It has been observed experimentally that early distal tubular urea flow exceeds urea delivery by the proximal convoluted tubule to the pars recta and loop of Henle. Moreover, the fractional excretion of urea in the urine may exceed values compatible with the reabsorption known to occur in the proximal convoluted tubule in the cortex. A likely explanation for these observations is that urea may be actively secreted into the pars recta, as proposed in a few studies. However, this hypothesis has yet to be demonstrated experimentally. In this study, we used a mathematical model of the renal medulla of the rat kidney to investigate the impacts of active urea secretion in the intrarenal handling of urea and in the urine concentrating ability. The model represents only the outer and inner medullary zones, with the actions taking place in the cortex incorporated via boundary conditions. Blood flow in the model vasculature is divided into plasma and red blood cell compartments. We compared urea flow rates and other related model variables without and with the hypothetical active urea secretion in the pars recta. The simulation suggests that active urea secretion induces a “urea‐selective” improvement in urine concentrating ability by enhancing the efficiency of urea excretion without requiring a higher urine flow rate, and with only modest changes in the excretion of other solutes. These results should encourage experimental studies in order to assess the existence of an active urea secretion in the rodent kidney.
- Collecting duct
- loop of Henle
- thin descending limbs
- urea transporter
Most mammals are able to produce a urine that is more concentrated than blood plasma, a process that is permitted by the anatomical and functional adaptations of the kidney, not found in lower vertebrates. In omnivores and carnivores, urea is the most abundant solute in the urine but its concentration in the blood plasma is relatively low (4–10 mmol/L), compared to other solutes such as sodium (140 mmol/L). Urea, which represents only about 2% of the solutes filtered by the glomeruli, makes up about 40–50% of all solutes in the urine (or even more depending on the protein content of the diet). Accordingly, urea is concentrated up to 100 times in urine with respect to plasma in humans, and up to 1000 times in mice and some desert‐adapted rodents (Bankir and de Rouffignac 1985). Concentrating a solution requires energy. The active sodium reabsorption that occurs in the thick ascending limbs and collecting ducts allows the accumulation of concentrated sodium chloride in the medulla. The concentration of some other solutes like potassium, ammonium or protons is achieved by an active (energy‐dependent) secretion occurring in specific segments of the nephron equipped with specialized membrane transporters. However, the mechanisms that allow the concentration of urea to the level observed in the mammalian kidney (and especially in rodents) are still unclear. An active or secondary active secretion of urea is usually not considered in our present concepts of the urine‐concentrating mechanism.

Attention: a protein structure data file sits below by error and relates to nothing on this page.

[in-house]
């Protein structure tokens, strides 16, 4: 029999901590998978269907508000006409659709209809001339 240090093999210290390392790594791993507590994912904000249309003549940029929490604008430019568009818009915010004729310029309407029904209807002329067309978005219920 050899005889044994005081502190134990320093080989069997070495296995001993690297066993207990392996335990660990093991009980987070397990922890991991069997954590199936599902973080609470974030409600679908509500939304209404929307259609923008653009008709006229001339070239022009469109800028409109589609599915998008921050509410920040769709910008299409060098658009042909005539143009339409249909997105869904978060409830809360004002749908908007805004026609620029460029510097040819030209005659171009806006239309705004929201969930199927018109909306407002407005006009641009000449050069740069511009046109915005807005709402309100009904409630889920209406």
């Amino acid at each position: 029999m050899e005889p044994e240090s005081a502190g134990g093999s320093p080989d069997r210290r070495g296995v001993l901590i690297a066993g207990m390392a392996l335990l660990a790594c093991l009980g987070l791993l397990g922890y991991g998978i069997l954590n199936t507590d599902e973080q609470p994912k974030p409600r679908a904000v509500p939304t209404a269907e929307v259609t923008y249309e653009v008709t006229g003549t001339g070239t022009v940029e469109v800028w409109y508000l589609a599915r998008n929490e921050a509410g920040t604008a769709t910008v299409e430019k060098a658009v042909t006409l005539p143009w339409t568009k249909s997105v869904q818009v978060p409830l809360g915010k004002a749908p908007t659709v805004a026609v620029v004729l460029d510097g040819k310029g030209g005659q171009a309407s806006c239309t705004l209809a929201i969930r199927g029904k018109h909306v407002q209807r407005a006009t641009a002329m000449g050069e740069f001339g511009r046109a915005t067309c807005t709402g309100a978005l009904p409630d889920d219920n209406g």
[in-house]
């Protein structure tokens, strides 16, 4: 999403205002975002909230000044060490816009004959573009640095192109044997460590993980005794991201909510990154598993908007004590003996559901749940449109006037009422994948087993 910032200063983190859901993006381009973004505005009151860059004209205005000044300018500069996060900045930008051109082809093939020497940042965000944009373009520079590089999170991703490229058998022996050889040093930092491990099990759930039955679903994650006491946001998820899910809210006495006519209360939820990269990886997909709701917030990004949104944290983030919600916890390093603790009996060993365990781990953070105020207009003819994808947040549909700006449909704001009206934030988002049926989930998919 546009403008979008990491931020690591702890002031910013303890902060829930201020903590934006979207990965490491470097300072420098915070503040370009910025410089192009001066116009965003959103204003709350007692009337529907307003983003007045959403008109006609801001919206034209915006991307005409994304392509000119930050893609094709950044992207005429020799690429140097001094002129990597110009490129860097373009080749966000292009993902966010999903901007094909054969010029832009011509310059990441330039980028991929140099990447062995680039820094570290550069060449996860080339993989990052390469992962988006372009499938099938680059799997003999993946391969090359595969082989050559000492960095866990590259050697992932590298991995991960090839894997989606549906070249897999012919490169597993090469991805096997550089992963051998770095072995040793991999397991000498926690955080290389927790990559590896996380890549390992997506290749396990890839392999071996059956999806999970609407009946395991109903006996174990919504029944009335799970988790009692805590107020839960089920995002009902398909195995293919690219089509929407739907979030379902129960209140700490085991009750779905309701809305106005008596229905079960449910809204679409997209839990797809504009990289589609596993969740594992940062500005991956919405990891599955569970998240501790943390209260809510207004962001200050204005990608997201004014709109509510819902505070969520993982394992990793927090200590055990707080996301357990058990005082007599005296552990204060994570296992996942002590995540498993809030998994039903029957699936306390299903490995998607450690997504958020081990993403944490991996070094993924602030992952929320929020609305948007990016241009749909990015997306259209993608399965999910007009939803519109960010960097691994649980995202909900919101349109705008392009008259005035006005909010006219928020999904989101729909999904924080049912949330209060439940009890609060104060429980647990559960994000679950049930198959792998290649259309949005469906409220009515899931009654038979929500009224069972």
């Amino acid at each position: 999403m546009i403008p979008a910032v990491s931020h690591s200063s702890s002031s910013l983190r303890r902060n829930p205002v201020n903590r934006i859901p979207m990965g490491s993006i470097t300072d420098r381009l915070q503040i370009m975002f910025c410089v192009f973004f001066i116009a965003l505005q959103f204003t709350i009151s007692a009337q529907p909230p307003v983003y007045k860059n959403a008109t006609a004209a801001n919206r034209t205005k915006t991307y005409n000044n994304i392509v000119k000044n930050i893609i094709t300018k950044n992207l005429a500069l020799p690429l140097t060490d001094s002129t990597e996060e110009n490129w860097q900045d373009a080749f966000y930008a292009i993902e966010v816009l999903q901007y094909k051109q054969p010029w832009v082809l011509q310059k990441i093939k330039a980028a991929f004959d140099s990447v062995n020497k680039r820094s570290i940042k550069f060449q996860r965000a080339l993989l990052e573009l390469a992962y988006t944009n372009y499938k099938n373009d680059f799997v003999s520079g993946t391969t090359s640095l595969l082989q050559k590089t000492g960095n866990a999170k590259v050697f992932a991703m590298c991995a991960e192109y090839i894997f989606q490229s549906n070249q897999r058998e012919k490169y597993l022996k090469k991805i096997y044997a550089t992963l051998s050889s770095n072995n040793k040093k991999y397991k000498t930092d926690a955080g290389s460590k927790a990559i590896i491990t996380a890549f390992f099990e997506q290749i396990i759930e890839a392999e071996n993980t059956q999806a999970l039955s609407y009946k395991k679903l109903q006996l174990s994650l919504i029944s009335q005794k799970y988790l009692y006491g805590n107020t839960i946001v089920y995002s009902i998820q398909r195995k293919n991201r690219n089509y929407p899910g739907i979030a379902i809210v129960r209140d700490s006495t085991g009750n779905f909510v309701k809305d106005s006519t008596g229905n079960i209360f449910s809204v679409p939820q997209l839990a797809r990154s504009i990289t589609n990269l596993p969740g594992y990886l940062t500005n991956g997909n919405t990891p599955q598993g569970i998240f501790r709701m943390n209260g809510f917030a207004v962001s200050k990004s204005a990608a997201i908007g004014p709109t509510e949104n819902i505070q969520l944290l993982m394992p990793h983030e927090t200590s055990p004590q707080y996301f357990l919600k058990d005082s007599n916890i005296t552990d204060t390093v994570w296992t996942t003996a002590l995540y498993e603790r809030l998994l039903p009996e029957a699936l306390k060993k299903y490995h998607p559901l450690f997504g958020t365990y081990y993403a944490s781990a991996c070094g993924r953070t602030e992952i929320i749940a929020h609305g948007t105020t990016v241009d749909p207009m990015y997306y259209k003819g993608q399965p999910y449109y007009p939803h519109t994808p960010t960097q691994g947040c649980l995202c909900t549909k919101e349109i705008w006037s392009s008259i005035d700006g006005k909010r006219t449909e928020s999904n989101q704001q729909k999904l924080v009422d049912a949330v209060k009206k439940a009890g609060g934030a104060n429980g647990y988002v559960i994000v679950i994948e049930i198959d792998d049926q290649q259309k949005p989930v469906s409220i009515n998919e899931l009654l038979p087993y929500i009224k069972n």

The current view, summarized in many reviews and chapters (Knepper and Roch‐Ramel 1987; Bankir and Trinh‐Trang‐Tan 2000; Yang and Bankir 2005; Sands and Layton 2009), states that a vasopressin‐dependent increase in urea permeability of the terminal inner medullary collecting duct (IMCD) (via facilitated urea transporters UT‐A1/3/4) delivers significant amounts of filtered urea, concentrated upstream by water reabsorption, in the deep inner medulla (IM). Urea is then “sequestrated” in the medulla (Valtin 1966) by a complex intrarenal “recycling” via both a vascular and a tubular pathway involving the urea transporters UT‐B and UT‐A2, respectively. While the contribution of countercurrent exchange between ascending and descending vasa recta has been confirmed by the defects observed in UT‐B knockout mice (Yang et al. 2002; Bankir et al. 2004), some doubts have emerged regarding the role of UT‐A2 in this recycling, in part because UT‐A2 knockout mice do not exhibit the expected urine concentrating defect (Uchida et al. 2005).
Micropuncture experiments have shown that about 50% of filtered urea is reabsorbed in the proximal convoluted tubule accessible to micropuncture and that this fraction is not altered by the hydration state of the animal (Armsen and Reinhardt 1971). Accordingly, about 50% of the filtered urea is delivered to the loops of Henle. However, urea flow rate in the early distal tubule of superficial nephrons (accessible to micropuncture at the kidney surface) substantially exceeds 50% of the filtered urea in rat and in several other rodents (Lassiter et al. 1961; De Rouffignac and Morel 1969; Armsen and Reinhardt 1971; de Rouffignac et al. 1981; Bankir and Trinh‐Trang‐Tan 2000), indicating that some urea must be added into the descending branch of the loops of Henle (the flow of urea at the tip of Henle's loops of long‐looped nephrons also exceeds 50% of the estimated filtered load of urea). Moreover, the fractional excretion of urea has often been reported to exceed 50%, and even in a few cases 100% (Bankir and Trinh‐Trang‐Tan 2000). In general, a threshold of 100% is required to assume the existence of an active secretion of an arbitrary solute. In the case of urea, the fraction reabsorbed in the proximal convoluted tubule (about 50% as indicated above) is driven by an intense cortical blood flow back to the general circulation, and thus cannot reenter the nephron. Accordingly, any figure of fractional excretion of urea above 50% (not 100% as often assumed) suggests that some net tubular secretion occurs (Bankir and Trinh‐Trang‐Tan 2000; Yang and Bankir 2005; Bankir and Yang 2012). However, the source of the secreted urea has yet to be determined.